The Australian Government is negotiating a Free Trade Agreement (FTA) with the European Union (EU). As part of these negotiations, the Government is seeking public input on the recognition of geographical indications as a new intellectual property right in Australia. The deadline for submissions is 30 November 2020.
What is a geographical indication?
A geographical indication (GI) is a sign used to indicate that products come from a specific geographical area and have qualities that are due to their origin in that area. For example, sparkling wine can only be called ‘Champagne’ if it was produced in the Champagne region of France. The growing environment in the Champagne region, especially the soil and climate, are said to give Champagne its specific qualities.
The FTA negotiations
In June 2018, the Australian government launched FTA negotiations with the EU with the aim of securing improved access to the European market. The EU has identified the protection of GIs in Australia as one of its key objectives in the negotiations. In order to secure Australia’s interests in the FTA, the Australian Government is considering the introduction of a new GI right for Australia.
Current protection for GIs in Australia
Currently, GIs can be protected in Australia through registering a certification trade mark or through a separate GI registration system dedicated to wine.
Certification trade marks are used to indicate that goods or services meet certain standards of quality, production or geographical origin. Parma (for ham and processed pig meat products) and Scotch whisky (for whisky) are examples of European GIs successfully registered as certification marks in Australia.
The Australian Grape and Wine Authority (AGWA) administers a registration system for wine GIs through the Register of Protected Geographical Indications and other terms. Winemakers, grape growers and industry associations from anywhere in the world can apply to AGWA to have their GIs registered and protected. Over 100 Australian wines and more than 2,000 European wines (including Bordeaux, Mosel, Chianti and Sherry) have been entered on the Register.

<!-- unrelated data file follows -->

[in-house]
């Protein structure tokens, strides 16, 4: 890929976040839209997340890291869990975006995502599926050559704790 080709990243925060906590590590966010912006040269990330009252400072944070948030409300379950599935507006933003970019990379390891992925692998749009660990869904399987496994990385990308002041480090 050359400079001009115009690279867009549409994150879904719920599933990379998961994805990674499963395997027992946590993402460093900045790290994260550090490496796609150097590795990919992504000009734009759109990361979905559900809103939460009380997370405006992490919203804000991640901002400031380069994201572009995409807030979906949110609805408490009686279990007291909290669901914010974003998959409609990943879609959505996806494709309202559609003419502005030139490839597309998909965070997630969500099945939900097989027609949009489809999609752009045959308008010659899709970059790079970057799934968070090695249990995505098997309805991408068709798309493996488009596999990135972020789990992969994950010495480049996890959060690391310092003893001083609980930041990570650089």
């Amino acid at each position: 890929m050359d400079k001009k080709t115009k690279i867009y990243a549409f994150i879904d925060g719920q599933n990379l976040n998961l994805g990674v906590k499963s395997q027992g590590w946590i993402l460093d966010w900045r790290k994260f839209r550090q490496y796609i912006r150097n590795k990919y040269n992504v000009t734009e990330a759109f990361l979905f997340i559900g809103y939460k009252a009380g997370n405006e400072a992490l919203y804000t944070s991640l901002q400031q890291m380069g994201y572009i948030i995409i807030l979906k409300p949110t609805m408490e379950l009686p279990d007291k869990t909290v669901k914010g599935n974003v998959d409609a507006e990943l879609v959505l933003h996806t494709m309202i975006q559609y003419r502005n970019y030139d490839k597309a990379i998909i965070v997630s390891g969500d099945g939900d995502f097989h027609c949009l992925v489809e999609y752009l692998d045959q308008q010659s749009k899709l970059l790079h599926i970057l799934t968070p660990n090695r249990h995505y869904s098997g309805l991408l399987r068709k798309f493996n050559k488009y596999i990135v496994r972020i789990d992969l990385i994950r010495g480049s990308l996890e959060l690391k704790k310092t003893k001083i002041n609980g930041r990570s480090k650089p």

The Australian Government is seeking input from businesses, industries and consumers on the public policy considerations outlined in its Consultation Paper to inform the possible development and main features of a registration system for a new Australian GI right. In particular, the Government is seeking written comments on the questions outlined below.
Registering a GI
1. What types of goods should be eligible for protection as a GI?
2. Should GIs filed under a new system cover a single good or multiple goods?
3. Are there particular safeguards that should be considered for a new GI right?
4. Under what circumstances should a new GI and an earlier trade mark be able to co-exist?
5. What level of detail should be required for any conditions of use, such as production methods and boundaries?
Standard of protection
6. Should a new GI right extend the international standard of protection for wines and spirits to all goods? Are there other practices that should be prevented?
Using a GI right
7. Who should be able to apply for a GI in Australia?
8. Should those who meet the requirements of a GI be able to use the GI automatically, or should they need approval from the GI rights holder?
9. Should any user be able to enforce a GI or should it be limited to the GI rights holder?
10. Should criminal enforcement be available for GIs registered in Australia?
Costs and benefits
11. What would be the costs and benefits to Australian industry, producers and consumers of creating a new GI right?
Making your voice heard
Businesses, industries and consumers can comment on these issues by:
- sending written submissions to [email protected]
- completing a short survey on the IP Australia website, or
- attending the virtual roundtables held in October in November.